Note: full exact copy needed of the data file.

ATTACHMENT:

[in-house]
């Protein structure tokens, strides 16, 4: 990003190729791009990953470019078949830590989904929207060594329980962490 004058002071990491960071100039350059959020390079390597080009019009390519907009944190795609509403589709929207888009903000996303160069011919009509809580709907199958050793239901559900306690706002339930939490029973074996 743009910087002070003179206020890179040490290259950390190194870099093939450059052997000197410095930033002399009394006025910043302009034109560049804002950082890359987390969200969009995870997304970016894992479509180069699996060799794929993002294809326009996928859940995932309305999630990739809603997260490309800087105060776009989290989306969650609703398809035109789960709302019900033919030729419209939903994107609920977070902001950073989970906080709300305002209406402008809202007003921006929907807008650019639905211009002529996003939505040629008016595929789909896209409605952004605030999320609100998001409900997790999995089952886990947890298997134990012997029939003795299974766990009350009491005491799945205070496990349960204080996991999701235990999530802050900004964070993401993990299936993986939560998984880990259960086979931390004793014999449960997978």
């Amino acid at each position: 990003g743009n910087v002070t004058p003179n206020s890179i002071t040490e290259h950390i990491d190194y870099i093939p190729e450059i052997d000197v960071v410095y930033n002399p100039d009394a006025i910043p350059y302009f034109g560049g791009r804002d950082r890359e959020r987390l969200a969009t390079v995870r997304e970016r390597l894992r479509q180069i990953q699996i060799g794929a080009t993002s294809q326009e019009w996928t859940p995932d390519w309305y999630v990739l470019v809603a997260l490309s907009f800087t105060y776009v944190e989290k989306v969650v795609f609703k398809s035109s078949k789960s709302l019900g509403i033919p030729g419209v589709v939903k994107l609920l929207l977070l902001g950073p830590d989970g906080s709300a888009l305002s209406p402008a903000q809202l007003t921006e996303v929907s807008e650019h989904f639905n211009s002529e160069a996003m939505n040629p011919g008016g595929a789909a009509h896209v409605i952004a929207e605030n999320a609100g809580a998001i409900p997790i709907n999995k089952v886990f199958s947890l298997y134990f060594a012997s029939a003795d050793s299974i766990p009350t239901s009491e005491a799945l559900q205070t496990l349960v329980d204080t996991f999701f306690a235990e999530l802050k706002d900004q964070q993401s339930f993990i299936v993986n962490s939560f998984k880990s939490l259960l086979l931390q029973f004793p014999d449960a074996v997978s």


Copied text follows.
[in-house]
């Protein structure tokens, strides 16, 4: 990003190729791009990953470019078949830590989904929207060594329980962490 004058002071990491960071100039350059959020390079390597080009019009390519907009944190795609509403589709929207888009903000996303160069011919009509809580709907199958050793239901559900306690706002339930939490029973074996 743009910087002070003179206020890179040490290259950390190194870099093939450059052997000197410095930033002399009394006025910043302009034109560049804002950082890359987390969200969009995870997304970016894992479509180069699996060799794929993002294809326009996928859940995932309305999630990739809603997260490309800087105060776009989290989306969650609703398809035109789960709302019900033919030729419209939903994107609920977070902001950073989970906080709300305002209406402008809202007003921006929907807008650019639905211009002529996003939505040629008016595929789909896209409605952004605030999320609100998001409900997790999995089952886990947890298997134990012997029939003795299974766990009350009491005491799945205070496990349960204080996991999701235990999530802050900004964070993401993990299936993986939560998984880990259960086979931390004793014999449960997978």
């Amino acid at each position: 990003g743009n910087v002070t004058p003179n206020s890179i002071t040490e290259h950390i990491d190194y870099i093939p190729e450059i052997d000197v960071v410095y930033n002399p100039d009394a006025i910043p350059y302009f034109g560049g791009r804002d950082r890359e959020r987390l969200a969009t390079v995870r997304e970016r390597l894992r479509q180069i990953q699996i060799g794929a080009t993002s294809q326009e019009w996928t859940p995932d390519w309305y999630v990739l470019v809603a997260l490309s907009f800087t105060y776009v944190e989290k989306v969650v795609f609703k398809s035109s078949k789960s709302l019900g509403i033919p030729g419209v589709v939903k994107l609920l929207l977070l902001g950073p830590d989970g906080s709300a888009l305002s209406p402008a903000q809202l007003t921006e996303v929907s807008e650019h989904f639905n211009s002529e160069a996003m939505n040629p011919g008016g595929a789909a009509h896209v409605i952004a929207e605030n999320a609100g809580a998001i409900p997790i709907n999995k089952v886990f199958s947890l298997y134990f060594a012997s029939a003795d050793s299974i766990p009350t239901s009491e005491a799945l559900q205070t496990l349960v329980d204080t996991f999701f306690a235990e999530l802050k706002d900004q964070q993401s339930f993990i299936v993986n962490s939560f998984k880990s939490l259960l086979l931390q029973f004793p014999d449960a074996v997978s």